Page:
27 September 2013. Earlier this week, the Health and Environment Alliance (HEAL) celebrated its 10th anniversary at the European Parliament in Brussels. Hosted by MEPs Peter Liese, Corinne Lepage, Jo Leinen, and Satu Hassi, formal remarks were presented by Dr. Peter van den Hazel, President of HEAL, Dr Zsuzsanna Jakab, Director of the WHO Regional Office for Europe, and Philippe Grandjean. Here are Dr. Grandjean’s speaking notes:
“As an academic working in the field of public health, I try to move out of the ivory tower and contribute “science translation”, i.e., responsible generalization that explains the implications of the research and current knowledge. However, advocacy is frowned upon, as an individual study and an individual scientist may have difficulty covering the full perspective of the evidence and associated uncertainties. Thus, the translation must stay within the boundaries of science and apply reasonable skepticism and will therefore often include words like maybe, perhaps, under certain circumstances, and conceivably.
In contrast, HEAL is expected to produce advocacy, and during its first 10 years of its existence, HEAL has done a superb job in using scientific documentation to propose effective means to better protect human health and the environment. In fact, HEAL’s proposals are often so well documented that they sound like visionary science translation.
However, I have one difficulty with HEAL: I am envious, although this is of course not HEAL’s fault. The reason is that our science traditions put me and my colleagues in an absurd position. When we evaluate drugs, we need statistical significance that they work, otherwise we will not consider them further. But with pollutants, we have to reach statistical significance that they are dangerous – otherwise they are considered safe. Thus, in practice, chemical pollutants – like people – are considered innocent, until proven otherwise. This non sequitur is paradox #1.
Even worse, science takes time, and we usually underestimate the adverse effects. Our studies may be too small, the follow-up incomplete, or measurements not sensitive enough. And when we fail to show beyond doubt that a chemical is dangerous, the study is called ‘negative’. In some cases, signs of adverse effects that are not quite significant are taken as proof that the hazard is innocuous. Further, vested interests may interfere by raising doubt and refuse to believe even a scientific study of the highest level of quality. This is paradox #2.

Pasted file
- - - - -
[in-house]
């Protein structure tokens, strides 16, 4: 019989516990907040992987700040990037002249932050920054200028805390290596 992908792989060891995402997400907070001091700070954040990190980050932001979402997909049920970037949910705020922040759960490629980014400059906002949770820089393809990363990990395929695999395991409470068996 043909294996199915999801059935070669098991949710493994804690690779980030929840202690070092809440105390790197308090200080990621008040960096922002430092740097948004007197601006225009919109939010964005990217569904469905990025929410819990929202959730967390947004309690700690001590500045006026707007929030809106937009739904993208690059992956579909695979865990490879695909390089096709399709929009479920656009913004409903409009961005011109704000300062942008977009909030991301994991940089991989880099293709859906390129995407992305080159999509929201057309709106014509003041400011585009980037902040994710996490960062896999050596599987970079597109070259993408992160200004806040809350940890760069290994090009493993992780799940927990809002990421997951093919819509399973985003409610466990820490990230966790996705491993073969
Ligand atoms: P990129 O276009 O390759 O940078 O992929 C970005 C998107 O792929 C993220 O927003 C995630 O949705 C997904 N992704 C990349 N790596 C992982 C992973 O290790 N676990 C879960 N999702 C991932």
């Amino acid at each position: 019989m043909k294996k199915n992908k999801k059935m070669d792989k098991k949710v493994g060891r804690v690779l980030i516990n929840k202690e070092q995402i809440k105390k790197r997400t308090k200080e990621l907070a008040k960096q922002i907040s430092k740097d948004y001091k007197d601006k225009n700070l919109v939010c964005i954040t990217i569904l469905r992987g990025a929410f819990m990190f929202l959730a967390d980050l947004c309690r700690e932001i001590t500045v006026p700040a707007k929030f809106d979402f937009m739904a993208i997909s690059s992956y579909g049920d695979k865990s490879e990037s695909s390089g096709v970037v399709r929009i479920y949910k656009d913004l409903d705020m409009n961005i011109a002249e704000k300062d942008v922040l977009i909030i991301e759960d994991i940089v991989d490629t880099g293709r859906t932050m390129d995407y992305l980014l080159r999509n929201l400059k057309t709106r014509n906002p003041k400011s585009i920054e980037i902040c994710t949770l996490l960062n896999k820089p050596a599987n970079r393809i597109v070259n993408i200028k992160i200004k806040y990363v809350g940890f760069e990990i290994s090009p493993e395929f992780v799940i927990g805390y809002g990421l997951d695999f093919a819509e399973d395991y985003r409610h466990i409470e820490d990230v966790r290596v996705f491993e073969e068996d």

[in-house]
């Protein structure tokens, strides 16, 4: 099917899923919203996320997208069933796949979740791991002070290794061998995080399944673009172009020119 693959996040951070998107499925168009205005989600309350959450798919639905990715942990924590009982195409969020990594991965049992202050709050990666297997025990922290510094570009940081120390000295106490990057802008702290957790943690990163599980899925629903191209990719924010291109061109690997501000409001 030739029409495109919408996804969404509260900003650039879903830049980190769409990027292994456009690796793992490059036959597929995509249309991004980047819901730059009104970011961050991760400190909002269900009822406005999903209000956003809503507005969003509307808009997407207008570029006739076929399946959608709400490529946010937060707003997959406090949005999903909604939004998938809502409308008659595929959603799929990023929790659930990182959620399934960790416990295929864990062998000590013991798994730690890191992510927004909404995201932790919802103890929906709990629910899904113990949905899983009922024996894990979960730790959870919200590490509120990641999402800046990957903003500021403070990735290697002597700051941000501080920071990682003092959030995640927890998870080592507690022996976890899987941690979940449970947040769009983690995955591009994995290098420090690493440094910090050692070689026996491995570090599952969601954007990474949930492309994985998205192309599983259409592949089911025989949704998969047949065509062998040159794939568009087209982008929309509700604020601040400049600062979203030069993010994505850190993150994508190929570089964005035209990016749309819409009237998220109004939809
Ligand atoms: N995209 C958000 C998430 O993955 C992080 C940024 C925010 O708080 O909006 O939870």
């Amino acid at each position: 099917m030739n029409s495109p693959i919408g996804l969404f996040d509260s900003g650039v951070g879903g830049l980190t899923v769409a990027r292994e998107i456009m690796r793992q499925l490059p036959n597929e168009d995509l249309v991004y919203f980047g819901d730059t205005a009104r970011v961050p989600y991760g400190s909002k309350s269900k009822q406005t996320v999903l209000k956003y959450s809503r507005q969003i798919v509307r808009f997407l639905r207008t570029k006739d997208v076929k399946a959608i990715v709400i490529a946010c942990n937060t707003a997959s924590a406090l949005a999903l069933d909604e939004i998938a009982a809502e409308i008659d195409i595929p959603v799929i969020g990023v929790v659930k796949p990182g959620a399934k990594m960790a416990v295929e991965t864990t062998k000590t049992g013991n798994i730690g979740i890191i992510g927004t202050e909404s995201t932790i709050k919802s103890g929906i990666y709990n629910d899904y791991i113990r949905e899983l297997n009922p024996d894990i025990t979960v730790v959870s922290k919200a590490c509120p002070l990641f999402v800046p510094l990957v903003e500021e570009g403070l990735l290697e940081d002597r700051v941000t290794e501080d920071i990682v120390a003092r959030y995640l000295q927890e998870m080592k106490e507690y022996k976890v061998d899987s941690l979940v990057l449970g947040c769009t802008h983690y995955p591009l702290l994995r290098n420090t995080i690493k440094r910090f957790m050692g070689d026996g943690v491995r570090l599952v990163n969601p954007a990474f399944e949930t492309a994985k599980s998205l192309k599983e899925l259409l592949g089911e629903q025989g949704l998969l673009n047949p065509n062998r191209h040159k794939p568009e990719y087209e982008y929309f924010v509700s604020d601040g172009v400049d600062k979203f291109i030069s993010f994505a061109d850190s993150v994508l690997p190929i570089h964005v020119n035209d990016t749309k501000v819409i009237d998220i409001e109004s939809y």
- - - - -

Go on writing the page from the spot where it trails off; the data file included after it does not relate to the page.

This situation has serious implications for the way we plan, conduct and utilize science in society. Because we are asked to provide solid evidence, and because any doubt must be addressed, we continue to study the same topics, thereby creating inertia and inhibiting innovation. I myself have authored or co-authored an overwhelming 100 scientific articles on mercury – mea culpa. And this is a general phenomenon. A total of 120,000 articles were published in the 72 major scientific journals on environmental health and toxicology during the first 10 years of this millennium. The top-10 chemicals were all metals. Each year, the journals publish a stunning 1,000 articles on lead, a serious pollutant that we are still trying to tackle. In contrast, of US EPA’s list of 13 top-priority chemicals, 5 had 0 publications since the list was published. Thus, our desire for convincing documentation results in almost endless flows of reports. We are polishing the same stones over and over. This is paradox #3.
As a physician, I am used to decision-making under uncertainty. If a child has typical pain in the lower right side of the abdomen and slight fever, appendicitis is suspected. We decide to operate, and in rare cases, our diagnosis is wrong and we remove a healthy appendix. But considering the alternative, this risk is certainly worthwhile. In regard to environmental chemicals, I find myself being unable to recommend similar precautionary action – that would represent advocacy. Instead, HEAL is acting like the caring physician, in this case with the environment as the patient. This is perhaps the most important, and general, paradox. I believe that all of these paradoxes justify my envy.
But HEAL is doing a superb job, and I admire everybody who is part of this highly qualified, well argued, and socially responsible effort. And my admiration is much greater than my envy.”
The paradoxes very clearly apply to chemical brain drain, too.